Franchisees must also manage their employees and delight their customers. They need to maintain a smooth operation. The must offer inspiration and support to everyone their business impacts. They own their franchise, but they must still work within guidelines set by their franchisor. And they need to make sure that what happens within their four walls is the very best.

An owner’s job isn’t to perform work; it’s to lead it. Play the necessary role no one else can. Every ring needs a master. Create an inspiring, nurturing space for employees and a warm, hospitable environment for customers. Faciliate greatness. 

Build your troupe

Barltrop describes how collaboration is necessary for a circus to thrive, explaining, “The contribution made to the whole by each individual troupe member is exemplary — all for one, and one for all. Everybody helps everybody else for the common good, surely the aspiration of every business owner, unless they still believe in top-down order-giving.”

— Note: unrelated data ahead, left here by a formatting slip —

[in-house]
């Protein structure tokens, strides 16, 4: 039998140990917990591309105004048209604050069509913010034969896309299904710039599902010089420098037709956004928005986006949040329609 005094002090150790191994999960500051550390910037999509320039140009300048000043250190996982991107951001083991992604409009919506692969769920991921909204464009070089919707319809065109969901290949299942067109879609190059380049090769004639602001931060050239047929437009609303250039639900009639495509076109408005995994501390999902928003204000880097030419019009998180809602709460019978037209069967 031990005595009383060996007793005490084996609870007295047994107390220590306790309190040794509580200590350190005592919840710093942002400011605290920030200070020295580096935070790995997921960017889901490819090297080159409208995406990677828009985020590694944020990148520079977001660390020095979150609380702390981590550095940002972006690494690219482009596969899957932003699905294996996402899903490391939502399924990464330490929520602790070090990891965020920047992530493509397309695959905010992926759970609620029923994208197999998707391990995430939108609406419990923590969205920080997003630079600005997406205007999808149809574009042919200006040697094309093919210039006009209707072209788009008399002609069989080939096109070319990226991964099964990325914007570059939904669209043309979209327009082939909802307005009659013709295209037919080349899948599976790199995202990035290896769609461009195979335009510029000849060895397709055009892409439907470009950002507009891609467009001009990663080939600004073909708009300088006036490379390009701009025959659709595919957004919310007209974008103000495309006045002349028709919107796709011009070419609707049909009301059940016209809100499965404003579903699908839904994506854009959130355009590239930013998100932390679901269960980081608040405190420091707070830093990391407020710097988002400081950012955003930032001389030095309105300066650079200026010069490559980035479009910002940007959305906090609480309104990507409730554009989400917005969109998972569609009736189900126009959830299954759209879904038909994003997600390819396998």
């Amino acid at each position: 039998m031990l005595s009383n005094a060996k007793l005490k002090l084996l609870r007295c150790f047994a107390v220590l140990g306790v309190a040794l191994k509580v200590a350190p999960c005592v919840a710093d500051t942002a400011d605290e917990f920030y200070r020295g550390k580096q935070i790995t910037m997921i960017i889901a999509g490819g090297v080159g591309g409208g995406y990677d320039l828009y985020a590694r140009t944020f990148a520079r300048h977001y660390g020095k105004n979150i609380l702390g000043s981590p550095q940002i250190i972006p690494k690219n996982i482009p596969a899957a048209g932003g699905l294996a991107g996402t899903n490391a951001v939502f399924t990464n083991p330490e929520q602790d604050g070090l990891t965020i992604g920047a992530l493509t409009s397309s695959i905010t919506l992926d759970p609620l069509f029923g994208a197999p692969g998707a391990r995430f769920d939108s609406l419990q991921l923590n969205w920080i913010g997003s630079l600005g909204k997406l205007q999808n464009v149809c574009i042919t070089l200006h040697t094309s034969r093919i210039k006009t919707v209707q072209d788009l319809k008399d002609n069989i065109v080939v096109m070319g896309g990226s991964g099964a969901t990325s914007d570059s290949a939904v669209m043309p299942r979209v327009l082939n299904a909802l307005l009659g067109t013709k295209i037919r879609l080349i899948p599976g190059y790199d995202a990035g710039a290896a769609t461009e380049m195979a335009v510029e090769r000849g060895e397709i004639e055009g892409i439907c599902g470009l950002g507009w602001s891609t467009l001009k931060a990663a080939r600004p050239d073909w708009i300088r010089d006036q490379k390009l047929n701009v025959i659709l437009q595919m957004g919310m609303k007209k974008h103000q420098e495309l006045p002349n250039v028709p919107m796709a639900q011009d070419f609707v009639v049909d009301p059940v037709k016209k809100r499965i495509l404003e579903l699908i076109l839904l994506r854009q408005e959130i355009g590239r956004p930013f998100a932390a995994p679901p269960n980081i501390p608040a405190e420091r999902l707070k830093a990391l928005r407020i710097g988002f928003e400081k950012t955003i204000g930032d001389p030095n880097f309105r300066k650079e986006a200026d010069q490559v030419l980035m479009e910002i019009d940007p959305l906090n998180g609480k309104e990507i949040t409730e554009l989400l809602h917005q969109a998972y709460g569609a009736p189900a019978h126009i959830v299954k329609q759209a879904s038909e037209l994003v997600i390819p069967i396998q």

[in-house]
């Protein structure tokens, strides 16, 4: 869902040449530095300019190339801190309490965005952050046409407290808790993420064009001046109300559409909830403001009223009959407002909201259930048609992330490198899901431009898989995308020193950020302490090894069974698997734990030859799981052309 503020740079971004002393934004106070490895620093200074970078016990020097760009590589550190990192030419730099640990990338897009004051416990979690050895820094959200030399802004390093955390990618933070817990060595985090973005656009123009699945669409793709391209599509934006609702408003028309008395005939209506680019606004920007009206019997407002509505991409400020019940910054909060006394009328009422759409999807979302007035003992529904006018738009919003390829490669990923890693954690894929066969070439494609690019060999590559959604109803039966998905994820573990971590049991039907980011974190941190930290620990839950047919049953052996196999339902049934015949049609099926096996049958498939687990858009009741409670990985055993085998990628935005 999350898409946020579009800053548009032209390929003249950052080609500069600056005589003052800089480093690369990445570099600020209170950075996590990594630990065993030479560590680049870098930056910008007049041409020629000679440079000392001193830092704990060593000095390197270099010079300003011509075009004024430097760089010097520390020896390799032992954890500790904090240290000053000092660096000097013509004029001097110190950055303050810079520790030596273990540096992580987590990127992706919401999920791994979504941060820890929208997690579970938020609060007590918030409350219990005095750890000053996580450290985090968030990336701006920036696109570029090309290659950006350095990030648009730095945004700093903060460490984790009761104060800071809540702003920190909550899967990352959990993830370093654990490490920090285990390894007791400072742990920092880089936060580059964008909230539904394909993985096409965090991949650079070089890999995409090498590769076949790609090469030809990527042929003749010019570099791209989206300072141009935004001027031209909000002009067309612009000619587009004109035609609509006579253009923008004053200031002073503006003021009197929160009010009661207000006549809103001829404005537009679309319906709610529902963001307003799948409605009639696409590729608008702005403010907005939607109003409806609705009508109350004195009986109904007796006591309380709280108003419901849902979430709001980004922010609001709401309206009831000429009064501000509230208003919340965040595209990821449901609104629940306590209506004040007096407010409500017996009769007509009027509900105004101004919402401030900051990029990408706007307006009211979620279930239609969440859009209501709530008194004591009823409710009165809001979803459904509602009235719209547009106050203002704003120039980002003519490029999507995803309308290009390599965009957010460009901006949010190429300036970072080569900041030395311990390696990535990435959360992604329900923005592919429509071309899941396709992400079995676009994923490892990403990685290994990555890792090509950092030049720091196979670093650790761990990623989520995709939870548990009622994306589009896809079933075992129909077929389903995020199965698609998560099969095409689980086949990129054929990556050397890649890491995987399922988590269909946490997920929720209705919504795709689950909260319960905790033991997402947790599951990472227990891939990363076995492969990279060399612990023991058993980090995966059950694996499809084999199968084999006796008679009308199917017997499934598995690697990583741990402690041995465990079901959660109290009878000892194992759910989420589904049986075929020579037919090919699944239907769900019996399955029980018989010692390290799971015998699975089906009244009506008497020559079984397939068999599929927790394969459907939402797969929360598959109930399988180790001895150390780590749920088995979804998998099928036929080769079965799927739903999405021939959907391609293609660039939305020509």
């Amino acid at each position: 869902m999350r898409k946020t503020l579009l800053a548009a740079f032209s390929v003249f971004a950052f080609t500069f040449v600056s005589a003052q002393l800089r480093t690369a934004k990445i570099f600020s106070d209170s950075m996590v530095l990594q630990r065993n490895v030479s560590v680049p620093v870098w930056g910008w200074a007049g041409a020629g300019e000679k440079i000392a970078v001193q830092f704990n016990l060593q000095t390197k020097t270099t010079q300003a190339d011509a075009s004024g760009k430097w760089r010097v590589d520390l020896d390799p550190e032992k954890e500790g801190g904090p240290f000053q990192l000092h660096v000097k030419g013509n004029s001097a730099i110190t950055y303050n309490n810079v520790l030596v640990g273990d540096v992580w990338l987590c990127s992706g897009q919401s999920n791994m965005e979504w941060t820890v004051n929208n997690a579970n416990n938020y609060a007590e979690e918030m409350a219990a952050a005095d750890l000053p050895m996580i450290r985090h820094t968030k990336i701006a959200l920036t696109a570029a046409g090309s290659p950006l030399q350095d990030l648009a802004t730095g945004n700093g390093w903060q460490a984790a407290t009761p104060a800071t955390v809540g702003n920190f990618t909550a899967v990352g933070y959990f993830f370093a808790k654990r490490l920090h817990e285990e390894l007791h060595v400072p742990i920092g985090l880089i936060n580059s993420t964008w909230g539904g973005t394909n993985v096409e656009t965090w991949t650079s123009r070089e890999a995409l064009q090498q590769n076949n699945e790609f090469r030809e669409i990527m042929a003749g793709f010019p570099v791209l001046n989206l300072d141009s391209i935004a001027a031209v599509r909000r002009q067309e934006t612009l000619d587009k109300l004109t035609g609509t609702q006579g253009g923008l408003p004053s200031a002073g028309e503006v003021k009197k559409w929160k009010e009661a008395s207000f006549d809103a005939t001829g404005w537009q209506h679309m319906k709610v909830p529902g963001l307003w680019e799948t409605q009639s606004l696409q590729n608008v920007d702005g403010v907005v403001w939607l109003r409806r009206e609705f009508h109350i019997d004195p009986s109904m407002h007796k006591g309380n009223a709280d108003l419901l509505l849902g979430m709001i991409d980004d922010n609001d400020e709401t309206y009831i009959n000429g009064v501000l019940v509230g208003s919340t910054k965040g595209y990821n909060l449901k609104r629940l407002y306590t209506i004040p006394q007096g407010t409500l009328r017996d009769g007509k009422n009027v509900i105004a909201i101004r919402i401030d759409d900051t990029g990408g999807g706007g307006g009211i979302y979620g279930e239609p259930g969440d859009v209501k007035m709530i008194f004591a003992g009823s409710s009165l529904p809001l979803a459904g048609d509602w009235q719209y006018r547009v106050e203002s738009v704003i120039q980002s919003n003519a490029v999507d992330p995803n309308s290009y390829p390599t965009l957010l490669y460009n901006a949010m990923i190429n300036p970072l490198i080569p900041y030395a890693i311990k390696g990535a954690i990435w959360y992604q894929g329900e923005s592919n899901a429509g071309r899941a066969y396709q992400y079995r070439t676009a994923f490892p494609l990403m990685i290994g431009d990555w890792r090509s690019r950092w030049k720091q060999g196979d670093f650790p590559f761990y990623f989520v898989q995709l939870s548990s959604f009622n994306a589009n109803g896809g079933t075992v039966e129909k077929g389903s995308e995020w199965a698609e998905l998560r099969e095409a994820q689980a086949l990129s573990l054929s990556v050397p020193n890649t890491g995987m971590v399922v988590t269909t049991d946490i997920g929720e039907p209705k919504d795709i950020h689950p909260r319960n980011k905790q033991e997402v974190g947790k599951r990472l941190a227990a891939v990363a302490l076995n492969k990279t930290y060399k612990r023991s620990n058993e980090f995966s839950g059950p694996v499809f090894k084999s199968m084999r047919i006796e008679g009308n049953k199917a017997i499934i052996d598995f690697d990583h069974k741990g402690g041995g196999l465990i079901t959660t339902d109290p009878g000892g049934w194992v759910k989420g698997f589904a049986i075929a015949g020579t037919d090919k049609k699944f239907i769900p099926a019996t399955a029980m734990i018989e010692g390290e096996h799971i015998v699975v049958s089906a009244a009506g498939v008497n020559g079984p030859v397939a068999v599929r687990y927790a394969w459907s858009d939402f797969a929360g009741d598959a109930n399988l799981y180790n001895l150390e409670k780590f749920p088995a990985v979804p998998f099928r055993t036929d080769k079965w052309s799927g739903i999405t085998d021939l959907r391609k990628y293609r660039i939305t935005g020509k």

Barltrop adds that even if performers speak different languages and eat different foods, "The minute they come out of their trailer, they become part of a tight community.”

A franchisee must build a culture of employees who understand how their individual role fits into the larger operation. Each must see themselves as part of a greater whole. They must do their job while helping others do theirs. That doesn’t just happen. Management must actively value, encourage and instill a troupe mentality into every team member, every day.

Please the crowd

Ernest Hemingway wrote in a three-page essay for the Ringling Bros. program in 1953 stating, “It is the only spectacle I know, that, while you watch it, gives the quality of a truly happy dream.” Barltrop echoes this sentiment, saying, “We create an inspiring experience that helps the audience escape the outside world. Then we draw them into ours. There is no message — just pleasure. We just want them to sit back, relax and enjoy the show.”